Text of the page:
Week of 7.17.17

Welcome to the home of Social Lights. New online reports with photos appear each week on the website and in the monthly print editions for the Birmingham-Bloomfield area and the Rochester-Rochester Hills area at the start of each month. If you want e-mail notification of when new Social Lights columns are posted to this site each Monday, sign up in the Newsletter Sign Up box at the lower right side of this home page.

ChildSafe Michigan Legends Gala

Legends were the story at the ChildSafe gala. But not the celebrity type. Rather at-risk  children and their dreams for becoming Legends of Tomorrow  –  a doctor, a ballerina, a teacher. To make those dreams come true, 310 supporters ($300) flocked to the Townsend Hotel for the annual benefit. Event co-chairs SuSu Sosnick and Christine & David Colman and board chair Keith Pomeroy greeted the 125 VIPs ($500) who arrived early for a reception in the Clancy Room before dinner, a salute to honoree Sandy Pierce  and a live auction conducted by Christopher Aslanian.
This weeks social light photos…


oakland confidential

July 2017

GET WELL SOON: We know others will join us in wishing Oakland County Executive L. Brooks Patterson a speedy recovery after back surgery on June 1 in the green mountain state of North Carolina. Word is he had a pretty aggressive surgery to help him get out of the wheelchair he was finding himself bound to more and more, and one Republican said that he is already feeling better. Patterson was seriously ...more»
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Rochester's historic ordinance approved

07/14/2017 - An amendment removing the designation of "landmark" properties from Rochester's historic preservation ordinance and the ability for property owners to opt into a historic district was approved on Monday, July 10, by the Rochester City Council.

The amendment, which was introduced on Monday, June 26, removes all caveats from the city's ordinance that differ from the state's Historic Districts Act.

The amendment stems from a March 27 vote by council to exclude a residential home from the city's landmark property list at the request of the property owner.
 Under state law, local historic district ordinances do not permit objections from property owners from placing a property in a local historic district. An historic district is a an area hat contains one or a groups of structures that are related by history, architecture, archeology, engineering or culture. The ordinance allows the city to stop property owners in a district from certain actions that would significantly alter the historical value of a district.
 While the state's historic preservation law and the city's previous ordinance allow property owners to object to being included in a historic district, those objections are to be made on the grounds of the property's historical value. However, the Rochester City Council in March voted 5-2 to exclude a residential property at 1311 N. Main Street from its landmark property list based solely on objections from property owners and some members of the public who said designation usurped the owner's rights and could create a potential hardship.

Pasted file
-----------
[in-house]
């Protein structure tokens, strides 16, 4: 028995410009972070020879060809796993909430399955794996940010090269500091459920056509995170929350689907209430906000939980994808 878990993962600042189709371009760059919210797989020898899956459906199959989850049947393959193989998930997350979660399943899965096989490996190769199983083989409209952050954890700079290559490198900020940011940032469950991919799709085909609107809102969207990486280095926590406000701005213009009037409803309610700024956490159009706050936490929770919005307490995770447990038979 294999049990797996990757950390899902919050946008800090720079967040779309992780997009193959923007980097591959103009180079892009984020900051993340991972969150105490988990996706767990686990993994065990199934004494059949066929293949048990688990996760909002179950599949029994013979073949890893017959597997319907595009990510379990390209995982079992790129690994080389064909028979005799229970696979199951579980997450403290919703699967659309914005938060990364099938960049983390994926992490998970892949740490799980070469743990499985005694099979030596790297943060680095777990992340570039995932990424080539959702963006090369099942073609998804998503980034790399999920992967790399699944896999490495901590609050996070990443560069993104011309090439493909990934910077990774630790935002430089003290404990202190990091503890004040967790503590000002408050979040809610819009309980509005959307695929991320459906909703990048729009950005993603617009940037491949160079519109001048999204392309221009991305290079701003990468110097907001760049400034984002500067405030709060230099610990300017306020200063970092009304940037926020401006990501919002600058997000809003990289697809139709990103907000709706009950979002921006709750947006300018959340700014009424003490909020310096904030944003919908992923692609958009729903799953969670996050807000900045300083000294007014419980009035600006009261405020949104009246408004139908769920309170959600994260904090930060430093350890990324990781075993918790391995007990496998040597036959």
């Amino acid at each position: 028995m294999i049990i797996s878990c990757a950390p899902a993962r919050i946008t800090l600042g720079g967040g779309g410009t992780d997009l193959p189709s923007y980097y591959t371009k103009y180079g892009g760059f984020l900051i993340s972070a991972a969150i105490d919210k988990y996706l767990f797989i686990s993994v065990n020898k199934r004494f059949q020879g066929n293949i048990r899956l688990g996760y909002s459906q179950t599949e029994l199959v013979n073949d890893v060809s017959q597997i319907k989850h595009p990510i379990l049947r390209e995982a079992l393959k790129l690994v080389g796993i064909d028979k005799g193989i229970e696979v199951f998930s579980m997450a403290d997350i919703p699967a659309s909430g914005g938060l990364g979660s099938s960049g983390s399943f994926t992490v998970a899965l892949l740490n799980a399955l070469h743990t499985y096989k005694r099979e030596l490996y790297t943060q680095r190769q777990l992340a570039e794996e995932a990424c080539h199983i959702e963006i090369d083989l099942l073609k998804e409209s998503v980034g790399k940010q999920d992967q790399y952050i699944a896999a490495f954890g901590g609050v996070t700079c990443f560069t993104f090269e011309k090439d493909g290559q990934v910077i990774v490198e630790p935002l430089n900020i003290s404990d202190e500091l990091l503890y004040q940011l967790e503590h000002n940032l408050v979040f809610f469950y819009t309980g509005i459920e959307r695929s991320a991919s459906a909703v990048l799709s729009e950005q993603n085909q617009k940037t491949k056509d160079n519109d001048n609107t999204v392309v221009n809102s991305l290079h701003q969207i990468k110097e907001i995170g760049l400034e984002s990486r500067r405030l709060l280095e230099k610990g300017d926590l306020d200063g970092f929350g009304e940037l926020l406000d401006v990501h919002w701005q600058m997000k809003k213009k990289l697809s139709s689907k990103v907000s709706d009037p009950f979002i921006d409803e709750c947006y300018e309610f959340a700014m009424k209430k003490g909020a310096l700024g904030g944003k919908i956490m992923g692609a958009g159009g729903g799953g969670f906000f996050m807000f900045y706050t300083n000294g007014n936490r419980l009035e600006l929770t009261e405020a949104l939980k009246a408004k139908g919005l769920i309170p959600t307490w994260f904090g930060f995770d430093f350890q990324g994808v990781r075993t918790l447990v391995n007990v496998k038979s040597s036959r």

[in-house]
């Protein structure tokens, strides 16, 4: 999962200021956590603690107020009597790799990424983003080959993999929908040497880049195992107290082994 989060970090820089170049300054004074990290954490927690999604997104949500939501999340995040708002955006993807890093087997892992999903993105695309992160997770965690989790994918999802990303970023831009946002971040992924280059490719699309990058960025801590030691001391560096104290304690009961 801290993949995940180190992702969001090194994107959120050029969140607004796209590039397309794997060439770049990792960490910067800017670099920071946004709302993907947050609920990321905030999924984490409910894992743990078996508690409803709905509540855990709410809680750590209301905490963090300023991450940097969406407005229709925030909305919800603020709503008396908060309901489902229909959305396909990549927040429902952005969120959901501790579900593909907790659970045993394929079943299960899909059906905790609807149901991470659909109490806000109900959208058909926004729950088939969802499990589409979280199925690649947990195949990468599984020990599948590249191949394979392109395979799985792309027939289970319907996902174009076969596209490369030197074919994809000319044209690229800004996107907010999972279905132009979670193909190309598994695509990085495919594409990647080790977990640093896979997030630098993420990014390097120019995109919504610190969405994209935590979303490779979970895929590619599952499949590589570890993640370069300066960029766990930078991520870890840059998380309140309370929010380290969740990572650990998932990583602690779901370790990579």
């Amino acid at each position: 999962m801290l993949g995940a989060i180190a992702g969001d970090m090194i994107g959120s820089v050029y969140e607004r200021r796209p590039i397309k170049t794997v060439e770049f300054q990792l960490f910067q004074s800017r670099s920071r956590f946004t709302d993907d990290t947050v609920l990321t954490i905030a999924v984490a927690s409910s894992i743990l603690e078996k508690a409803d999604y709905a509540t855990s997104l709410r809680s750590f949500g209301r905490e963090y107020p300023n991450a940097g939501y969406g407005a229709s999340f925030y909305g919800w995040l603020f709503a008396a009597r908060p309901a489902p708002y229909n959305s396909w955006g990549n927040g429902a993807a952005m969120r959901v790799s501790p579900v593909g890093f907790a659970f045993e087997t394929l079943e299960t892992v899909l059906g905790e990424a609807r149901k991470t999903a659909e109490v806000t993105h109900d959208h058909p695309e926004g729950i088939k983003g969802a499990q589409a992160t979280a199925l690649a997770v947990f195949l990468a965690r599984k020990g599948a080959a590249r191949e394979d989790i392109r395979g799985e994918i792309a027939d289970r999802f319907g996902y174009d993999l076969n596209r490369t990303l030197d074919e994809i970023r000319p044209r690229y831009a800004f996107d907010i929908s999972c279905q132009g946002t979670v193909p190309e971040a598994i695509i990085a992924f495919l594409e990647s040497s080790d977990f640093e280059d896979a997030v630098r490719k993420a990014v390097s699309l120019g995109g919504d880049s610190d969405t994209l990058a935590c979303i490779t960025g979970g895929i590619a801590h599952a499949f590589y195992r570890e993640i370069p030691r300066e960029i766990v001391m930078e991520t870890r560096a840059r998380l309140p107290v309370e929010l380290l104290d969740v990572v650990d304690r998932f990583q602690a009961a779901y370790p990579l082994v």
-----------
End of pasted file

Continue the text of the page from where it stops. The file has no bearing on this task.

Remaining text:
In excluding the property, councilman Jeffrey Cuthbertson said in March that the council diverted from the city's own ordinance and, as a result, could open the municipality up to litigation from other property owners whose objections were previously denied by council. An attorney for one such property owner suggested in a letter to council that such litigation may prevail because the city's ordinance doesn't mirror the state's act.
 "The question is, does this matter enough to this community to say that there is a time and place for a historic district ordinance," Cuthbertson said at a June 12 city council meeting, "and the city ought to have one that is closest in keeping with the (state's) local historic districts act because we have seen arguments from clever attorneys that have said, 'this portion of your ordinance doesn't mirror the act,' and we are going to get that on future challenges if we leave this."
 Kragt presented council members on June 26 with a revised ordinance that removed sections of the city's existing ordinance in order to mirror the state law. The amendment would remove the reference to landmark properties, which are those that the city's historic district committee deemed to have great historical value to the city. Monday's approval means the new ordinance dissolves the list of existing landmark properties.
 Council members on July 10 approved the amendment without further discussion about the ordinance. Council voted 6-0 to finalize the ordinance amendment, with councilman Ben Giovanelli absent during the vote.

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